Serbia: Detecting stubble burning in agricultural fields

The Autonomous Province of Vojvodina

With a multi-ethnic and multi-cultural population of about two million people, the Autonomous Province of Vojvodina occupies the northernmost part of Serbia. Novi Sad, its administrative centre, is the second largest city in the country.

While Novi Sad is heading towards recognition as a regional leader in the IT industry, Vojvodina’s economy mainly relies on agriculture and agribusiness.

The challenge

The Vojvodina Province is particularly affected by the phenomenon of stubble burning, a common practice in cultivated fields in Serbia, which threatens the health and safety of the territory.

In 2019, around 19.000 open fires were recorded in Serbia. 14 people died because of them and 40 were injured. The fires burned low vegetation, but also damaged forests, meadows, orchards, cereals, and vineyards.

To discourage farmers from burning the remains of their crops, the province’s public authorities need precise and reliable information on the location of this practice.

The satellite solution

With the support of the BıoSense Instıtute, UNDP Serbia created a web GIS portal to detect open fıres usıng data from Sentınel-2 satellites.

By comparing two consecutive images, one before the fire occurrence and the other after the fire, an algorithm detects the areas where fires happened and the potentially burned areas. These spots are visualised on an interactive web map that is made openly and freely available to the public: the Portal for Mapping Harvest Residues (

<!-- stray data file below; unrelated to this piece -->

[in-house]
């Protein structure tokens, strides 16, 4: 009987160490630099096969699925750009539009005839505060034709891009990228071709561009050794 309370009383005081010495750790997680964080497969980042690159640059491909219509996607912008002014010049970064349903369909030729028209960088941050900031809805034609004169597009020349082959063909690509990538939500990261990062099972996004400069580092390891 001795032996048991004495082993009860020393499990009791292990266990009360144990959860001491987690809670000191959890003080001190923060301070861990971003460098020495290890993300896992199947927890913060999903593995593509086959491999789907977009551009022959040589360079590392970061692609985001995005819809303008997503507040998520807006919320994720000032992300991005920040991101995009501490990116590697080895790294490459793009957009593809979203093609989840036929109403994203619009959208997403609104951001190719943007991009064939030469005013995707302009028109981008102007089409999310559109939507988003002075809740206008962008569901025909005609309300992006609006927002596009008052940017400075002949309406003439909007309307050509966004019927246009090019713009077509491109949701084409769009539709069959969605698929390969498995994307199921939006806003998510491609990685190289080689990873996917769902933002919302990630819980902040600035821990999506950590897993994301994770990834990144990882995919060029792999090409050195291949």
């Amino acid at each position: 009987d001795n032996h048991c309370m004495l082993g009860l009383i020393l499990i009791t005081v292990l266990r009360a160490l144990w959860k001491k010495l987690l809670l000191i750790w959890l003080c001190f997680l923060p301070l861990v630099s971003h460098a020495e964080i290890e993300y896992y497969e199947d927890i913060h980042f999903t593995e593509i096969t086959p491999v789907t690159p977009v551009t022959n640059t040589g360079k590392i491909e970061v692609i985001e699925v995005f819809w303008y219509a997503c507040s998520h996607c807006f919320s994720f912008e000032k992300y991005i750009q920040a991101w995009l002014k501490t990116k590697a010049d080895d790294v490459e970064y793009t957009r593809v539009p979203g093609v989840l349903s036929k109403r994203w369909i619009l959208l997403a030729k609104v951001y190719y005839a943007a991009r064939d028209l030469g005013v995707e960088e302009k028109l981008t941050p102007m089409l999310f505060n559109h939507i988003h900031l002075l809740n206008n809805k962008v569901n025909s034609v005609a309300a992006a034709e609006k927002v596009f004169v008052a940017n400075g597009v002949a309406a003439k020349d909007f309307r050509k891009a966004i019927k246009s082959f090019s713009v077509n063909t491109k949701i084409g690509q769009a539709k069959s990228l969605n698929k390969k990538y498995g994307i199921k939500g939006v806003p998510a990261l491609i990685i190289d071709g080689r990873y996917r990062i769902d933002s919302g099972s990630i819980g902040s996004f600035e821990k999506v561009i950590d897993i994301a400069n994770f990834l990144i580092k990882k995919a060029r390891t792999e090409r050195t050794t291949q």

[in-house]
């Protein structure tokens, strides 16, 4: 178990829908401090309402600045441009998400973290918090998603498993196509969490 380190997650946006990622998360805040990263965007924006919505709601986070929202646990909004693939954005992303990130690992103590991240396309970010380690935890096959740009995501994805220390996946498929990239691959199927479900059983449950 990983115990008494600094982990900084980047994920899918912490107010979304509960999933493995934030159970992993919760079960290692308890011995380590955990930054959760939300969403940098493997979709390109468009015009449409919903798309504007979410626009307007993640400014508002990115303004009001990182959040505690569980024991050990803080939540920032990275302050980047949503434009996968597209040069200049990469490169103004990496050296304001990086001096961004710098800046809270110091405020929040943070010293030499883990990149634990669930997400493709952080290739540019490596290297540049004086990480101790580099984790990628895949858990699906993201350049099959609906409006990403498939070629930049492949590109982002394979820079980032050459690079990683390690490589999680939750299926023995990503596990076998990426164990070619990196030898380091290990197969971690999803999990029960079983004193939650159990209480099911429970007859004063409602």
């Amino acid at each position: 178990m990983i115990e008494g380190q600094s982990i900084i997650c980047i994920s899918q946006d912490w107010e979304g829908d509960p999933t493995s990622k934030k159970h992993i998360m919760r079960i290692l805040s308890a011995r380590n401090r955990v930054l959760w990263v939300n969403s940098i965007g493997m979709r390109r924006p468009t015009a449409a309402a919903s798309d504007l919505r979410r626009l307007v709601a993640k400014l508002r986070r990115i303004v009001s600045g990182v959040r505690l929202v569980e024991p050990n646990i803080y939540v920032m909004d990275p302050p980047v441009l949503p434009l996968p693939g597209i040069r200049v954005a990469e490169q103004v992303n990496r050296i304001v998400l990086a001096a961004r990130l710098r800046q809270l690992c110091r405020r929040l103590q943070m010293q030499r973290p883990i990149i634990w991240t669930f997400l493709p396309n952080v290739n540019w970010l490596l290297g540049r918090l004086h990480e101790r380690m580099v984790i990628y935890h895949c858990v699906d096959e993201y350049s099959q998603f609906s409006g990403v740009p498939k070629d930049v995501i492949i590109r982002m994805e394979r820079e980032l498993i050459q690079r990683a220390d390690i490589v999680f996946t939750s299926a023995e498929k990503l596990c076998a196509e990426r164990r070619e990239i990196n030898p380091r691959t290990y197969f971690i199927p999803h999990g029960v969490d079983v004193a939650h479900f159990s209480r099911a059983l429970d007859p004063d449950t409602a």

The map was funded by UNDP Serbia through the “Challenge call for innovative solutions to reduce air pollution in Serbia and improve air quality”.

The results

The portal is used by the UNDP, research institutes and local administrations to raise the awareness of people, farmers in the first place, about the threats posed by stubble burning. Moreover, the portal allows the government to detect stubble burning and to undertake evidence-based actions against this practice.

In the Vojvodina Province, the methodology used to develop the portal was tested during three months (from September to November 2020), spotting over 9.000 parcels that were subject to crop residue burning.

On, fires are classified according to the dates on which they occurred and cadastral information. The webGIS portal also contains statistics on fire occurrence history that is available for download, and information for citizens on how to report illegal burnings.

Users can know which areas are the most affected by crop residue burning and in which periods of the year. Altogether, this information enables local administrations (such as police forces, firefighters and forest authorities, among others) to be better prepared to the occurrence of stubble burning, to target awareness raising campaigns, to better plan in-situ inspections, and to sustain law enforcement.